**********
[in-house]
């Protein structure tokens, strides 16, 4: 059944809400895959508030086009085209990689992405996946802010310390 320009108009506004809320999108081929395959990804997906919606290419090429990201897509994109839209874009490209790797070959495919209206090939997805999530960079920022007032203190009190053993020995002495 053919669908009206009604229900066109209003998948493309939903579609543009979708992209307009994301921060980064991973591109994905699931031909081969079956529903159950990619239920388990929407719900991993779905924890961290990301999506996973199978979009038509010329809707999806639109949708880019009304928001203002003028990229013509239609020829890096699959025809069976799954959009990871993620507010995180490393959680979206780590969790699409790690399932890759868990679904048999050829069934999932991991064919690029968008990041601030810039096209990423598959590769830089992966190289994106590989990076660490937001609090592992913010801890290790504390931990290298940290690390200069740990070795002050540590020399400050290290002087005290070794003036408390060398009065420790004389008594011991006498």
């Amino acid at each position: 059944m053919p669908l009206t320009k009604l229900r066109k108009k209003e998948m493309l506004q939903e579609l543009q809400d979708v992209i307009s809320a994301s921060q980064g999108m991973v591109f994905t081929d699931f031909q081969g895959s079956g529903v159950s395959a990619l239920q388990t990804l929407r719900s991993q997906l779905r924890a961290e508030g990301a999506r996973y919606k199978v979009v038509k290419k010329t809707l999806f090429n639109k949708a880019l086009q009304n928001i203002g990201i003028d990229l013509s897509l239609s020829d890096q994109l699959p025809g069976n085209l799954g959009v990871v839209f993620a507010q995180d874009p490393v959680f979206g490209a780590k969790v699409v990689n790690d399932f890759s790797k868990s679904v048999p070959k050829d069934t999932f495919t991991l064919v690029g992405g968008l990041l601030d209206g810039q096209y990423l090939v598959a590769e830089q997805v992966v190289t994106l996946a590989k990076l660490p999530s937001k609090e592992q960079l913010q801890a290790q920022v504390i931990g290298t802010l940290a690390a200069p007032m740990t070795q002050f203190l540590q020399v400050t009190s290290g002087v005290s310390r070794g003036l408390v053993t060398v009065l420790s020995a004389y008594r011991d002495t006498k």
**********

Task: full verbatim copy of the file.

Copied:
[in-house]
């Protein structure tokens, strides 16, 4: 059944809400895959508030086009085209990689992405996946802010310390 320009108009506004809320999108081929395959990804997906919606290419090429990201897509994109839209874009490209790797070959495919209206090939997805999530960079920022007032203190009190053993020995002495 053919669908009206009604229900066109209003998948493309939903579609543009979708992209307009994301921060980064991973591109994905699931031909081969079956529903159950990619239920388990929407719900991993779905924890961290990301999506996973199978979009038509010329809707999806639109949708880019009304928001203002003028990229013509239609020829890096699959025809069976799954959009990871993620507010995180490393959680979206780590969790699409790690399932890759868990679904048999050829069934999932991991064919690029968008990041601030810039096209990423598959590769830089992966190289994106590989990076660490937001609090592992913010801890290790504390931990290298940290690390200069740990070795002050540590020399400050290290002087005290070794003036408390060398009065420790004389008594011991006498």
């Amino acid at each position: 059944m053919p669908l009206t320009k009604l229900r066109k108009k209003e998948m493309l506004q939903e579609l543009q809400d979708v992209i307009s809320a994301s921060q980064g999108m991973v591109f994905t081929d699931f031909q081969g895959s079956g529903v159950s395959a990619l239920q388990t990804l929407r719900s991993q997906l779905r924890a961290e508030g990301a999506r996973y919606k199978v979009v038509k290419k010329t809707l999806f090429n639109k949708a880019l086009q009304n928001i203002g990201i003028d990229l013509s897509l239609s020829d890096q994109l699959p025809g069976n085209l799954g959009v990871v839209f993620a507010q995180d874009p490393v959680f979206g490209a780590k969790v699409v990689n790690d399932f890759s790797k868990s679904v048999p070959k050829d069934t999932f495919t991991l064919v690029g992405g968008l990041l601030d209206g810039q096209y990423l090939v598959a590769e830089q997805v992966v190289t994106l996946a590989k990076l660490p999530s937001k609090e592992q960079l913010q801890a290790q920022v504390i931990g290298t802010l940290a690390a200069p007032m740990t070795q002050f203190l540590q020399v400050t009190s290290g002087v005290s310390r070794g003036l408390v053993t060398v009065l420790s020995a004389y008594r011991d002495t006498k």